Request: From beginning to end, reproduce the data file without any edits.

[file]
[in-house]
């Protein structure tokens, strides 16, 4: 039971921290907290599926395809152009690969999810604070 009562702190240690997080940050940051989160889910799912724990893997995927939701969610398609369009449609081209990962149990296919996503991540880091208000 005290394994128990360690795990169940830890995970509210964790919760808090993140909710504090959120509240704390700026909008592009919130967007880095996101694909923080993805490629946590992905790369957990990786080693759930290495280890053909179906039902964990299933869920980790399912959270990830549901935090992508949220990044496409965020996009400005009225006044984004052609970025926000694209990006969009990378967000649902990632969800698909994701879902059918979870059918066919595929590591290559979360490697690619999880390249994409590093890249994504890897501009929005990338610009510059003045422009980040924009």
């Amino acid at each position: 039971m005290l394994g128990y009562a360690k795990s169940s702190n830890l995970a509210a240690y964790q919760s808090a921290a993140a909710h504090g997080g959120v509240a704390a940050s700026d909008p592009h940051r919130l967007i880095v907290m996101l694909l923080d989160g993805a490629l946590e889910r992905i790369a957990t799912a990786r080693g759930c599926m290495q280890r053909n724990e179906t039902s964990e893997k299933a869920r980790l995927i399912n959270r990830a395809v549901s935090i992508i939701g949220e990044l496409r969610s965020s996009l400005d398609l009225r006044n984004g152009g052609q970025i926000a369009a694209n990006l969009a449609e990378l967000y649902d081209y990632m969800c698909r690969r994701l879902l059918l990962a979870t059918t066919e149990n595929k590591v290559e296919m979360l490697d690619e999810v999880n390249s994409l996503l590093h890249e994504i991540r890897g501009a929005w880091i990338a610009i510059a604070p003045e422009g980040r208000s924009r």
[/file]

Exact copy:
[in-house]
């Protein structure tokens, strides 16, 4: 039971921290907290599926395809152009690969999810604070 009562702190240690997080940050940051989160889910799912724990893997995927939701969610398609369009449609081209990962149990296919996503991540880091208000 005290394994128990360690795990169940830890995970509210964790919760808090993140909710504090959120509240704390700026909008592009919130967007880095996101694909923080993805490629946590992905790369957990990786080693759930290495280890053909179906039902964990299933869920980790399912959270990830549901935090992508949220990044496409965020996009400005009225006044984004052609970025926000694209990006969009990378967000649902990632969800698909994701879902059918979870059918066919595929590591290559979360490697690619999880390249994409590093890249994504890897501009929005990338610009510059003045422009980040924009």
């Amino acid at each position: 039971m005290l394994g128990y009562a360690k795990s169940s702190n830890l995970a509210a240690y964790q919760s808090a921290a993140a909710h504090g997080g959120v509240a704390a940050s700026d909008p592009h940051r919130l967007i880095v907290m996101l694909l923080d989160g993805a490629l946590e889910r992905i790369a957990t799912a990786r080693g759930c599926m290495q280890r053909n724990e179906t039902s964990e893997k299933a869920r980790l995927i399912n959270r990830a395809v549901s935090i992508i939701g949220e990044l496409r969610s965020s996009l400005d398609l009225r006044n984004g152009g052609q970025i926000a369009a694209n990006l969009a449609e990378l967000y649902d081209y990632m969800c698909r690969r994701l879902l059918l990962a979870t059918t066919e149990n595929k590591v290559e296919m979360l490697d690619e999810v999880n390249s994409l996503l590093h890249e994504i991540r890897g501009a929005w880091i990338a610009i510059a604070p003045e422009g980040r208000s924009r």